The Huawei ban has shaken many who believed the U.S./China trade war was all bark and no bite. Now that the U.S. government has taken a formal step into the fray, limiting the global reach of Huawei devices and the entire relationship between the American economy and Chinese products has fallen under scrutiny.

Huawei was under the protective wing of the Chinese government since 1987. When it was ready to fly on its own and compete with Samsung and Apple on a global scale, the government sold their shares back. Whether earned or not, talk of such a close association with the Chinese government paired with their phenomenal growth and success around the globe made Huawei an easy target for U.S. government action.

What many don’t know is that not all front-page Chinese companies had government support. Take DJI, a high-ticket drone maker, born and bred in Shenzhen. Its founder started the company in his dorm room and survived on ramen noodles, like many of us did in college.

Today, DJI accounts for 74% of global drone sales. It easily overtook the U.S. startup Airwave that burned through $118 million of VC funding and shut down. It’s Lily drone never got to take off, despite $30 million in pre-orders.

DJI opened a door for companies that create a cool factor through their own innovation and surpass the copy-cat label China has long outgrown. If the U.S. government wants to block the use of DJI drones it’ll have to take a completely new approach as it’s a very different beast than Huawei.

But the critical segment, by far, is a new wave of small- and medium-sized tech companies in China getting little media attention. They are providing a wide range of machines, software, and supply-chain solutions, and their accelerated time schedules have seen them become solid threats quicker than anyone could predict.

The U.S. Department of Commerce targeted 14 industries for tariff increases such as biotech, AI and quantum computing. But it’s not as simple as blocking Chinese companies and allowing American ones to flourish in their place.

My company operates in one of these 14 categories--robotics.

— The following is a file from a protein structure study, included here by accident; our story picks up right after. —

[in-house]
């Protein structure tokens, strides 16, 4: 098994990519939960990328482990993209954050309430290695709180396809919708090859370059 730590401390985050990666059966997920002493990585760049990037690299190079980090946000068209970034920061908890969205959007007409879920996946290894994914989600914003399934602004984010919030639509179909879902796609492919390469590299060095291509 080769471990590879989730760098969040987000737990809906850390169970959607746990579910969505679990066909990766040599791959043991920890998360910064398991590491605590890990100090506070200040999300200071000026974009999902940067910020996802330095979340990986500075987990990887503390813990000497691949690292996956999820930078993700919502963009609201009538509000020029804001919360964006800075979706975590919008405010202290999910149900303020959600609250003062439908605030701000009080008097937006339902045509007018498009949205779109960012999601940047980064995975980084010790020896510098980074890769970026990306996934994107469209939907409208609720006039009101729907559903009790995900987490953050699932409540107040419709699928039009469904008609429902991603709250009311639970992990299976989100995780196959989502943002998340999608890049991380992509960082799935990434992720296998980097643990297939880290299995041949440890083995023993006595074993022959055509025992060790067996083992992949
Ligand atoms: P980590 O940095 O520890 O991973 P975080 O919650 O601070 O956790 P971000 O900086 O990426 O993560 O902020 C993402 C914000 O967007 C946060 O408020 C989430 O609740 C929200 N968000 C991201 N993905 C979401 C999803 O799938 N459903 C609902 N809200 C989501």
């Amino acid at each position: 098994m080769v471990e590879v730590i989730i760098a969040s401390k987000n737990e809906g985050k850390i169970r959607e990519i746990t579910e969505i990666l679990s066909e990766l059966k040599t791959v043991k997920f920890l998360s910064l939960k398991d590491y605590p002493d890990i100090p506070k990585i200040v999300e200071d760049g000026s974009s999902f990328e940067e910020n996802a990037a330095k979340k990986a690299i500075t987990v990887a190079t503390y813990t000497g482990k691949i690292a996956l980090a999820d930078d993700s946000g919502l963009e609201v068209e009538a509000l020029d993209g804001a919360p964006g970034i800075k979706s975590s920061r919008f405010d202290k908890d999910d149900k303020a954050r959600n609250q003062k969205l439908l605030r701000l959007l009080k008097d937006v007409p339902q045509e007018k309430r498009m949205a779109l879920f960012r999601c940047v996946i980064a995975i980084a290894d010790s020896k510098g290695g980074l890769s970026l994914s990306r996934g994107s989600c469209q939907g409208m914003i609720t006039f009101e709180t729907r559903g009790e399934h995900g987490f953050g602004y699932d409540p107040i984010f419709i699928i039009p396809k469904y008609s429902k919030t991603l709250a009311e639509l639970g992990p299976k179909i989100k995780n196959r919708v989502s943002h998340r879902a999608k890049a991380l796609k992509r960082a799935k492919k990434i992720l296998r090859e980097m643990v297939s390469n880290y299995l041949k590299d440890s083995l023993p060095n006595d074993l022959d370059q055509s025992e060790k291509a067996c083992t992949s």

Elephant Robotics is one of many hardware success stories to come from the Silicon Valley of China, Shenzhen. Only three years old, we already receive half of our orders from manufacturers outside of China for robotic arms that compete with those from larger, and better-established companies from Europe and the U.S.

The overall situation should not be seen as an us-vs.-them trade war with mutually exclusive paths to economic growth. Companies like Elephant Robotics are helping small farms, construction companies, and laboratories in the U.S. and other businesses save time and money.

The vast majority of small- and medium-sized businesses in America will rely on services from the 14 targeted industries the Department of Commerce has identified. Attempting to ban Chinese tech companies will only lead them to turn toward cooperating with European and Asian companies. America will be left on its own to match the speed and vertical integration advantages Chinese firms will offer the rest of the world.

American manufacturers should be looking to use Chinese tech products to tilt the playing field to their advantage. At the end of the day, strategic partnerships satisfy all parties that are interested in a peaceful resolution and changing the economics of this on-going trade war.

Johnson Zhu is a communications manager at Elephant Robotics in Shenzhen.